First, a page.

Chad

UNICEF and partners respond to a drought and nutrition emergency in Chad

'If it doesn’t rain, we will die'

MAO, Chad, 24 January 2011 – After four weeks in a hospital feeding centre, Fatime, 5, weighs 7 kg – less than half what a child her age should weigh. This is good news.

VIDEO: UNICEF's Jonah Fisher reports on the growing nutrition emergency facing children in Chad, and UNICEF's support for prevention and treatment of acute malnutrition there. Watch in RealPlayer

When she arrived, lying limp in her mother Halima Owye’s arms, she weighed even less. Two siblings had already died from nutrition-related diseases. Worried that her other two children would perish, Ms. Owye bundled them onto a camel to find help in the city of Mao, hundreds of kilometres across the Sahelian desert.

“At the start, I was very scared because Fatime had fever and diarrhoea. But I know it’s up to God what happens, so I have faith in him,” she says as she feeds her frail daughter therapeutic milk.

The Owyes are nomads. Fatime’s father used to trade in camels, but after the recent drought, the family could not afford to keep them. The father left for Libya in search of work, and his family has not seen him for seven months.

UNICEF Image
© UNICEF Chad/2010/Bloemen
Zara Abakar, 20, with her four children, one of whom is a patient in a UNICEF-supported feeding centre in Chad.

Acute malnutrition

UNICEF estimates that one in three children is malnourished in Kanem, the district of northern Chad where the Owye family lives. According to the findings from a recent UNICEF/World Health Organization (WHO) nutrition survey, acute malnutrition rates in the Sahel often surpass WHO’s emergency threshold of 15 per cent.

Hunger is not new to the Sahel, which lies below the Sahara region. Each year over the past decade, less rain fell, reducing both human food production and animal feed. According to government estimates, food production in Kanem District in 2010 was around 8,000 tonnes – enough to provide only four months of sustenance for the population.

“There’s been no rain, and that’s why our farming has failed again,” says Zara Abakar, 20. Already a mother of four, one of whom is a patient in a feeding centre, Ms. Abakar adds that she cannot afford to buy food. Her husband, like Mr Owye and many men in the district, left in search of work. He returns once a year with a small of amount of money from construction work or small-scale trading.

Weak health system

The situation has resulted in a nutrition crisis that is difficult to address.

UNICEF Image
© UNICEF Chad/2010/Bloemen
Mothers and children at a community clinic in Chad, where UNICEF is working with the Ministry of Health and NGO partners to identify and treat malnourished children.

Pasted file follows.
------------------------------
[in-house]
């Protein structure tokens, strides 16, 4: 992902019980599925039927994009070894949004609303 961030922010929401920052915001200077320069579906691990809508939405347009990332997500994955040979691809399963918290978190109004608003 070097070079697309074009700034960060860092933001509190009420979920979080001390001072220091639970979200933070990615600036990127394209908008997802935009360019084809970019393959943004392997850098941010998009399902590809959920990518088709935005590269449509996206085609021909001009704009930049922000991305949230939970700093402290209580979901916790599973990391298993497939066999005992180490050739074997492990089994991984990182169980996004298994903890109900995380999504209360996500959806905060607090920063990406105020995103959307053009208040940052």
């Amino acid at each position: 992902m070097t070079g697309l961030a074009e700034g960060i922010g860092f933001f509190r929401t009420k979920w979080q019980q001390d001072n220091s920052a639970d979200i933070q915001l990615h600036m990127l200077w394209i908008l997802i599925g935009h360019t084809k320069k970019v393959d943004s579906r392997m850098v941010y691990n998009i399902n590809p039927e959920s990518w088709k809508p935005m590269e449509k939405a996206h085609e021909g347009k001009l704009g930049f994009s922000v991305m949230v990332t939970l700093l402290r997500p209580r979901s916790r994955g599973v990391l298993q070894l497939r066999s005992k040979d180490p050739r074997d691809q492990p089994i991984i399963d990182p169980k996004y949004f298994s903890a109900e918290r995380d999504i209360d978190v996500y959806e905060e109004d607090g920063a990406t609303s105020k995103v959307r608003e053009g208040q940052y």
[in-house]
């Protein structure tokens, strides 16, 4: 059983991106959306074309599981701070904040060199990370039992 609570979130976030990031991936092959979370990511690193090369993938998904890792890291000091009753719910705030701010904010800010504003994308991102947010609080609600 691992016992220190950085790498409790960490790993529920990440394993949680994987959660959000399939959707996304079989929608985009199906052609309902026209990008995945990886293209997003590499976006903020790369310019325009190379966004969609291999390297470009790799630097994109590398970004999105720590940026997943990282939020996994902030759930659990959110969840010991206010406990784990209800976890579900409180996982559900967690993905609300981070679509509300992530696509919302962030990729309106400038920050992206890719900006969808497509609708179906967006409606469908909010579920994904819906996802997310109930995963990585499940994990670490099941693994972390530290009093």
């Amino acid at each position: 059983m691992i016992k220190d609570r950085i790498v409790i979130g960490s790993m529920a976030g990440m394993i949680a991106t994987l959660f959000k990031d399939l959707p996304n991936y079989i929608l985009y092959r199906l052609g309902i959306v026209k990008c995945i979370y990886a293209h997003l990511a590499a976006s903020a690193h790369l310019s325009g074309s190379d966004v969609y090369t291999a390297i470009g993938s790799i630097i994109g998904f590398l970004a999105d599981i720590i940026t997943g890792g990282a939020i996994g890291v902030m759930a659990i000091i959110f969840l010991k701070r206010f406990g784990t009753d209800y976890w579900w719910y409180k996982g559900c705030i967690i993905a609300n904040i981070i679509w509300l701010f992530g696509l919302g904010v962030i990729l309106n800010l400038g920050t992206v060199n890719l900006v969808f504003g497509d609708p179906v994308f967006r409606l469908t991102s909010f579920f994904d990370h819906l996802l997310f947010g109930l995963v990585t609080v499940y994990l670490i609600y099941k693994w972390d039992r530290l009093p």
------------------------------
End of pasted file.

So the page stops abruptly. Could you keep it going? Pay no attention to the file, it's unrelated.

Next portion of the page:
“The distances are immense and there are no roads, only sandy dirt tracks that those who know the desert can navigate,” says UNICEF Nutrition Specialist John Ntambi.

Compounding the problem is the country’s weak health system. In Kanem District, there are only five doctors to treat 350,000 people, which means treatable illness easily become life-threatening.

Community clinics

UNICEF is working with Chad’s Ministry of Health and non-governmental partners to expand a network of community clinics equipped to identify and treat malnourished children. There are now 204 feeding centres – an increase from 145 in 2009.

These clinics have become the front line for saving lives or even preventing children from becoming as sick as Fatime. At one such clinic in Nokou District, Centre De Sante De Mampal, 20 women sit with their children on the concrete floor. The distance between the clinic and the Mao hospital is only 25 km, but it can take hours through the sandy desert on a donkey or camel. That can mean the difference between life and death.

UNICEF Image
© UNICEF Chad/2010/Bloemen
A child's upper-arm circumference is measured to determine nutritional status in Chad, where UNICEF is supporting an innovative pilot programme designed to prevent acute malnutrtion.

Each child is weighed and, if he or she is underweight, the mother is given Plumpy’nut, a sweet-tasting paste made from peanuts, peanut oil, powdered milk and sugar, and fortified with vitamins and minerals.

Plumpy’nut does not require refrigeration or water. Each packet contains around 500 calories.

‘We don’t have any crops’

Since July, the front-line clinics also have been running an innovative pilot programme to prevent acute malnutrition. Any child whose mother stops exclusive breastfeeding between the ages of six months and two years – when children are most at risk of becoming malnourished – receives a week’s ration of the Plumpy’nut. So far, the initiative has reached 23,000 children. 

But the sands of the Sahara desert to the north are blowing heavily upon the Sahel region, threatening to sustain the nutrition crisis.

“It doesn’t rain anymore, and if it doesn’t rain, we will die,” says Hedeta Maina, 70, looking out across her sandy village in Nokou and recalling the days when the Sahel was green and there were plenty of camels, goats and even wild animals.

“We don’t know what we’re going to do. We don’t have any crops. We don’t have any animals anymore. The only thing left for us to do is pray to God – and maybe get some help.”


 

 

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